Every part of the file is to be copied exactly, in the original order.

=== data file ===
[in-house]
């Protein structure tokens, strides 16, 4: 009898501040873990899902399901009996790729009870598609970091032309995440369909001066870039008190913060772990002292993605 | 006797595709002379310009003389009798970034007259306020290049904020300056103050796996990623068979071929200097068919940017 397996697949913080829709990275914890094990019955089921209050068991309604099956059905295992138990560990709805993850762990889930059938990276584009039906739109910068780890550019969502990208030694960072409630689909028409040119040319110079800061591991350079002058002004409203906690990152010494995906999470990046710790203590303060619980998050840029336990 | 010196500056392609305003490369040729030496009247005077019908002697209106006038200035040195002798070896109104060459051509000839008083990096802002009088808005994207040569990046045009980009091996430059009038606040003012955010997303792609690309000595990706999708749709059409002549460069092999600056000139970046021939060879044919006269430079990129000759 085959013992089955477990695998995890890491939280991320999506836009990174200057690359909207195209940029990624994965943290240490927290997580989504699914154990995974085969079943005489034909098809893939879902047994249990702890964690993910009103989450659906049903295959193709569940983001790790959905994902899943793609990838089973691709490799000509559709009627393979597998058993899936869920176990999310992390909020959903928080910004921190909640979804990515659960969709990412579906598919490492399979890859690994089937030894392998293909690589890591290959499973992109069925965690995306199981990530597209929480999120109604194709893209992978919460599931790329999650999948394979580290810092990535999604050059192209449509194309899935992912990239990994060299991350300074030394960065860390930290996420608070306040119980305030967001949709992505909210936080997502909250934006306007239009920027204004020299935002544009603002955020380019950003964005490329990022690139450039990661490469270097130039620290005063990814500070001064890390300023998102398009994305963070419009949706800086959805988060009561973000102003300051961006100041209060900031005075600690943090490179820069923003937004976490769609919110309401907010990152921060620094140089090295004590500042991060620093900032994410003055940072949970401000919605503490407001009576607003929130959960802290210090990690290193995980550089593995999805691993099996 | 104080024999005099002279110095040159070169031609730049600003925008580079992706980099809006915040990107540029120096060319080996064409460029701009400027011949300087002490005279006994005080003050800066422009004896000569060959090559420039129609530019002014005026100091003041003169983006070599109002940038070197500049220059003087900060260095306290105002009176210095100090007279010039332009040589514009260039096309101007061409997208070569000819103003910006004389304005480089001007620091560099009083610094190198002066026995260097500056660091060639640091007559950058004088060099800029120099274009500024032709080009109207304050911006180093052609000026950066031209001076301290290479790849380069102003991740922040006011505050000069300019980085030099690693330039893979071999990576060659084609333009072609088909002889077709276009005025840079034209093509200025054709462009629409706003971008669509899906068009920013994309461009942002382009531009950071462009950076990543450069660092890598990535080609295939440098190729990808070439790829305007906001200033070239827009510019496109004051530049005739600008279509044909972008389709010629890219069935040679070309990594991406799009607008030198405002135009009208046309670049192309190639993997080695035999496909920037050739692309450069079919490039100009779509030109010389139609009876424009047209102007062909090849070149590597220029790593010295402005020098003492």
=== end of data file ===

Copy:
[in-house]
């Protein structure tokens, strides 16, 4: 009898501040873990899902399901009996790729009870598609970091032309995440369909001066870039008190913060772990002292993605 | 006797595709002379310009003389009798970034007259306020290049904020300056103050796996990623068979071929200097068919940017 397996697949913080829709990275914890094990019955089921209050068991309604099956059905295992138990560990709805993850762990889930059938990276584009039906739109910068780890550019969502990208030694960072409630689909028409040119040319110079800061591991350079002058002004409203906690990152010494995906999470990046710790203590303060619980998050840029336990 | 010196500056392609305003490369040729030496009247005077019908002697209106006038200035040195002798070896109104060459051509000839008083990096802002009088808005994207040569990046045009980009091996430059009038606040003012955010997303792609690309000595990706999708749709059409002549460069092999600056000139970046021939060879044919006269430079990129000759 085959013992089955477990695998995890890491939280991320999506836009990174200057690359909207195209940029990624994965943290240490927290997580989504699914154990995974085969079943005489034909098809893939879902047994249990702890964690993910009103989450659906049903295959193709569940983001790790959905994902899943793609990838089973691709490799000509559709009627393979597998058993899936869920176990999310992390909020959903928080910004921190909640979804990515659960969709990412579906598919490492399979890859690994089937030894392998293909690589890591290959499973992109069925965690995306199981990530597209929480999120109604194709893209992978919460599931790329999650999948394979580290810092990535999604050059192209449509194309899935992912990239990994060299991350300074030394960065860390930290996420608070306040119980305030967001949709992505909210936080997502909250934006306007239009920027204004020299935002544009603002955020380019950003964005490329990022690139450039990661490469270097130039620290005063990814500070001064890390300023998102398009994305963070419009949706800086959805988060009561973000102003300051961006100041209060900031005075600690943090490179820069923003937004976490769609919110309401907010990152921060620094140089090295004590500042991060620093900032994410003055940072949970401000919605503490407001009576607003929130959960802290210090990690290193995980550089593995999805691993099996 | 104080024999005099002279110095040159070169031609730049600003925008580079992706980099809006915040990107540029120096060319080996064409460029701009400027011949300087002490005279006994005080003050800066422009004896000569060959090559420039129609530019002014005026100091003041003169983006070599109002940038070197500049220059003087900060260095306290105002009176210095100090007279010039332009040589514009260039096309101007061409997208070569000819103003910006004389304005480089001007620091560099009083610094190198002066026995260097500056660091060639640091007559950058004088060099800029120099274009500024032709080009109207304050911006180093052609000026950066031209001076301290290479790849380069102003991740922040006011505050000069300019980085030099690693330039893979071999990576060659084609333009072609088909002889077709276009005025840079034209093509200025054709462009629409706003971008669509899906068009920013994309461009942002382009531009950071462009950076990543450069660092890598990535080609295939440098190729990808070439790829305007906001200033070239827009510019496109004051530049005739600008279509044909972008389709010629890219069935040679070309990594991406799009607008030198405002135009009208046309670049192309190639993997080695035999496909920037050739692309450069079919490039100009779509030109010389139609009876424009047209102007062909090849070149590597220029790593010295402005020098003492």